Funeral Industry News

Economy Takes Toll on Funeral Planning

September 23, 2009

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Economy Takes Toll on Funeral Planning

Recession stresses have changed the way many in the Rochester community look at life.

And death, too.

Local funeral homes, cemeteries, florists and ancillary businesses report that families are trying, with the consideration due their departed, to economize.

The coping is evident on the business end, too, as funeral directors, florists and others feel the pinch.

The advice most funeral directors provide? Think ahead, speak candidly as a family and match economy with dignity.

A traditional funeral, with calling hours in a flower-bedecked viewing room, high-end coffin and burial vault, cemetery plot and other services, costs on average between $6,000 and $8,000.

Many families pre-plan funeral costs, making payments on contracts well in advance of need. But with job losses and credit woes, the ability to take on another monthly expense is strained, funeral home owners said.

It’s painful, one said, to take phone calls from people who desperately want the dignity of a well-appointed funeral but have nowhere near the money to pay for it.

“There’s been a definite change,” said Edward Miller, whose family has owned and managed Miller Funeral Homes in Rochester for 120 years.

The move to cremation over burial has been apparent for years, Miller said. Cremation can reduce the cost of a funeral by half, and Miller said the use of that option has spiked in the past year.

“More and more I’m seeking families who want the calling hours with a viewing and a rented casket and cremation afterward,” Miller said. Families don’t want to give up the solace and closure that a traditional wake provides while saving on the cost of the coffin and burial.

Miller said he’s noticed that some local funeral homes are demanding payment up front rather than taking a down payment and billing later for expenses. “They’re concerned that people won’t pay,” he said. “I still do it the old way, though sometimes I will want payment first when I get a sense that there might be a problem.”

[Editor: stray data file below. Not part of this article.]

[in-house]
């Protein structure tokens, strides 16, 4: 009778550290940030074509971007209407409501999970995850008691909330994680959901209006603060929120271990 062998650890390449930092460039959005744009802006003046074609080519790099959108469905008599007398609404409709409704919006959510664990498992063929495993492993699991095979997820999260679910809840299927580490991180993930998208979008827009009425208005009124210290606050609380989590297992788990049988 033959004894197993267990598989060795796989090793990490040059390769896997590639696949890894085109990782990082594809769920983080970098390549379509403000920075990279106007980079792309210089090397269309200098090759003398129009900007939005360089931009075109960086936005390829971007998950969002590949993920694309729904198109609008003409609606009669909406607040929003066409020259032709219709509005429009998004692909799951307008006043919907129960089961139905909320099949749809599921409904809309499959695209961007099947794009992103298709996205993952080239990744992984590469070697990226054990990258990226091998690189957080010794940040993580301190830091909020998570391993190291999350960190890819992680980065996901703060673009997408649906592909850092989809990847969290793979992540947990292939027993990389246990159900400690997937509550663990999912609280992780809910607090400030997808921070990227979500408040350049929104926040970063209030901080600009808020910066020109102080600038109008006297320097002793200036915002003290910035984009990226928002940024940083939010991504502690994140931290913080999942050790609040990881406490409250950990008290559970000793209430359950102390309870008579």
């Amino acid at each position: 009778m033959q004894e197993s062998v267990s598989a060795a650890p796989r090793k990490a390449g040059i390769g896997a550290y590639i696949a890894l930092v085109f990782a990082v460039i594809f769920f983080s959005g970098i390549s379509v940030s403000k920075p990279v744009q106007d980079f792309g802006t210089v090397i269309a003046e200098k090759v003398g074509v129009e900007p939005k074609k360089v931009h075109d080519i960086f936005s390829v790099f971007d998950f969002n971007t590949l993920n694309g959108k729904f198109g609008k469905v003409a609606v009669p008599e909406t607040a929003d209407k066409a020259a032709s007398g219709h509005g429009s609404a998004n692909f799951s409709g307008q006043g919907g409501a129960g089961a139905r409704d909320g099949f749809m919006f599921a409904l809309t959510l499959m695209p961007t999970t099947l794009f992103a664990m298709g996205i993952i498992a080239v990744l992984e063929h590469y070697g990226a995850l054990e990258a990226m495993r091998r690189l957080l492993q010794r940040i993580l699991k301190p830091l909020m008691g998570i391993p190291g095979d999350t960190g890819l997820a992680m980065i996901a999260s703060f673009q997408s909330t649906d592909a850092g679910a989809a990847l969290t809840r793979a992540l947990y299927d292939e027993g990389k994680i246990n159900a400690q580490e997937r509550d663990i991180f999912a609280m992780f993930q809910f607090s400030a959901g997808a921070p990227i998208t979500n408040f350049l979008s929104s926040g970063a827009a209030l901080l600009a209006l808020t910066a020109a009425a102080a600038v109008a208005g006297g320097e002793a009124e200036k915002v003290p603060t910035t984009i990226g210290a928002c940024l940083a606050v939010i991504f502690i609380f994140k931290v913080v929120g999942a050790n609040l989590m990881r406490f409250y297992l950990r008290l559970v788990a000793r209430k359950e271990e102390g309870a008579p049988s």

Miller said that he has to write off $20,000 a year in uncompensated funeral costs. “I expect that number will be higher this year.”

Funeral homes specializing in religious rites have noticed less economizing, as families prefer to stick to prescribed ways rather than pursue savings.

Jarrod Krieger, owner of the Brighton Memorial Chapel, which serves the region’s Jewish community, said his clientele sticks to the old ways.

“Though I have noticed that families will take longer to get permanent grave markers,” he added. “They’ll get temporary ones and then renew rather than pay for the permanent one.”

As families look for ways to cut costs without detracting from the dignity of a traditional service, florists have been a particular target.

“When in the past people might get two or three or more displays, now they’ll have one,” said Martha Morin of the Justice Flower Shop in Hilton.

Families will reduce flower costs by $200, and that’s a serious loss of revenue for shops doing many funerals over the course of a year.

“I’ve cut back on labor,” Morin said.

“I hope this changes when the recession ends. Because right now, people can’t afford it.”

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